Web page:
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Much Ado About Nothing

William Shakespeare
Northern Broadsides, New Vic Theatre
The Lowry, Salford
to

Shakespeare concludes Much Ado About Nothing with the observation ‘‘man is a giddy thing’’. This comment could be applied also to the current production of the play from Northern Broadsides where the party atmosphere on occasion slips into a degree of self-indulgence.

To an extent this is understandable; Much Ado About Nothing is one of Shakespeare’s most joyful comedies and scenes featuring soldiers returning from war and lovers reconciled promote a mood of celebration. Director Conrad Nelson captures this festive atmosphere by setting the play around VE Day. It is an inspired choice as World War II can be considered a ‘just’ war and, unlike other conflicts in which the UK has been involved, is untainted by a loss of innocence, rampant jingoism or being morally questionable. Its ending could, therefore, be enjoyed without reservation.

Set designer Lis Evans creates a pastoral setting in which a group of Land Girls await the return of the soldiers from conflict. A series of propaganda posters circle the stage reminding the audience of the need to avoid loose lips and to recycle kitchen waste. Most importantly, the sun seems to be permanently shining until the mood darkens in the second act.

The setting offers the opportunity to exploit a period with which the audience is already likely to be familiar from TV and film. Dogberry’s shambolic constables are played in the style of The Home Guard from Dad’s Army complete with a short captain and a tall sergeant. Musical director Rebekah Hughes arranges period songs like "Don’t Sit Under the Apple Tree" to fit into the context of the play but they are not performed in naturalistic manner as if part of the storyline. Rather the cast slip out of character and sing and dance as if in a musical.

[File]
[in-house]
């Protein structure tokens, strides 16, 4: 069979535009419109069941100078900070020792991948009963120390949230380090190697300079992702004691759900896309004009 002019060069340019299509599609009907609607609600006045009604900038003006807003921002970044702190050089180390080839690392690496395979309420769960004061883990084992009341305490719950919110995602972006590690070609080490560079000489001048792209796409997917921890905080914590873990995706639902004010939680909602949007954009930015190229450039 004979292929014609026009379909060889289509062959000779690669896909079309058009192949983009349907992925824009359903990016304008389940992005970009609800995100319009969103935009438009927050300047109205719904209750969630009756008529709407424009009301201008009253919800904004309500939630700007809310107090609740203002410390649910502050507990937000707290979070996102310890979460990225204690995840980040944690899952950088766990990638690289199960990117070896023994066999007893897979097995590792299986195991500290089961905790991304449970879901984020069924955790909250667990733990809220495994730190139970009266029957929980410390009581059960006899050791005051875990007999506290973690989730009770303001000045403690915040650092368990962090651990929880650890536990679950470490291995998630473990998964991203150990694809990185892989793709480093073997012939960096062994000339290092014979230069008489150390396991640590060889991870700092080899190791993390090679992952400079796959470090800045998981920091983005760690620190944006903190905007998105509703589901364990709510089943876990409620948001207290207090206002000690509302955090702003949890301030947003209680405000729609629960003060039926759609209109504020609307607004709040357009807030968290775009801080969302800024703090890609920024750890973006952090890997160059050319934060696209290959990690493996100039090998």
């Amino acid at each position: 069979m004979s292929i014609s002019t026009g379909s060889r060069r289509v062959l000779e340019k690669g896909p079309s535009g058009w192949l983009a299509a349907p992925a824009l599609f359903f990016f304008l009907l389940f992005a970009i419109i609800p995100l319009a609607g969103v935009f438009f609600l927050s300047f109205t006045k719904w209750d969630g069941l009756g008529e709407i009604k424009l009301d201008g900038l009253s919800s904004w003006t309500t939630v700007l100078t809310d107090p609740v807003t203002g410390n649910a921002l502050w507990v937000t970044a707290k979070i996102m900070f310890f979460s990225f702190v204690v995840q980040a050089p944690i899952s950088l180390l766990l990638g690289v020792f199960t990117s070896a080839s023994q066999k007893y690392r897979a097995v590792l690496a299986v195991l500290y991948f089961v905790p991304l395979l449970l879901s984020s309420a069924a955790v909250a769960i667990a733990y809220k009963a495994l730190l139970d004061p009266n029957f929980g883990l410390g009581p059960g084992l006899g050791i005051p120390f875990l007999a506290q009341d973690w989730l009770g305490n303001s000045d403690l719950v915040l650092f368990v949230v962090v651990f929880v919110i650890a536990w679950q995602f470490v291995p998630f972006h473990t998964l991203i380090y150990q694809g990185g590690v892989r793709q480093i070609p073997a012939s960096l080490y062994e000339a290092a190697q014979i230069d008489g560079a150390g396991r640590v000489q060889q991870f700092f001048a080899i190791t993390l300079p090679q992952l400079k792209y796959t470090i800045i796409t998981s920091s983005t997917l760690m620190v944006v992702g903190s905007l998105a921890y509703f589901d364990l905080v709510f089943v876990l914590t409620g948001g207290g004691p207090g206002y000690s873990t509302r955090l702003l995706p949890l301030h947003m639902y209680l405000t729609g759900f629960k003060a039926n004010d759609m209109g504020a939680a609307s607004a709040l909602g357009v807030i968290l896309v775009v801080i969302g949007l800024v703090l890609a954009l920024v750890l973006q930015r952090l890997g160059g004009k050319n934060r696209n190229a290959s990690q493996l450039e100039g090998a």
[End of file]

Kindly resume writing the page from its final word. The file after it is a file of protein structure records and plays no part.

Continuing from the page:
There is an element of pantomime or farce in the story of Much Ado About Nothing with characters desperately trying to hide in inappropriate places. Even so it feels jarring when the cast go so far as to ad lib complaints that the brevity of their role is a waste of RADA training. Conrad over-eggs the pudding with sight gags such as a Laurel and Hardy reference. The second act is the more restrained and dramatically satisfying with a growing bittersweet mood of regret at past mistakes and a determination to right wrongs.

There is a realistic age difference between the two couples at the centre of the play with young Hero and Claudio caught in the bliss and confusion of first love. Beatrice and Benedick (respectively Isobel Middleton and Robin Simpson) on the other hand have a weary and wary maturity appropriate for a couple who have been around the block. Being bruised by their mistakes, they are defensive and using their wits as a shield against any possible future hurt. It is a fine pair of performances showing wistful regret rather than bitterness and makes it credible the two lovers could be reconciled. Sarah Kameela Impey is particularly good as Hero; her expressive features showing how giddy joy at first love can turn to horror and desperation.

Northern Broadsides provides a crowd-pleasing and hugely enjoyable version of Much Ado About Nothing although the tendency to cram in jokes and hope they work is occasionally distracting.

Reviewer: David Cunningham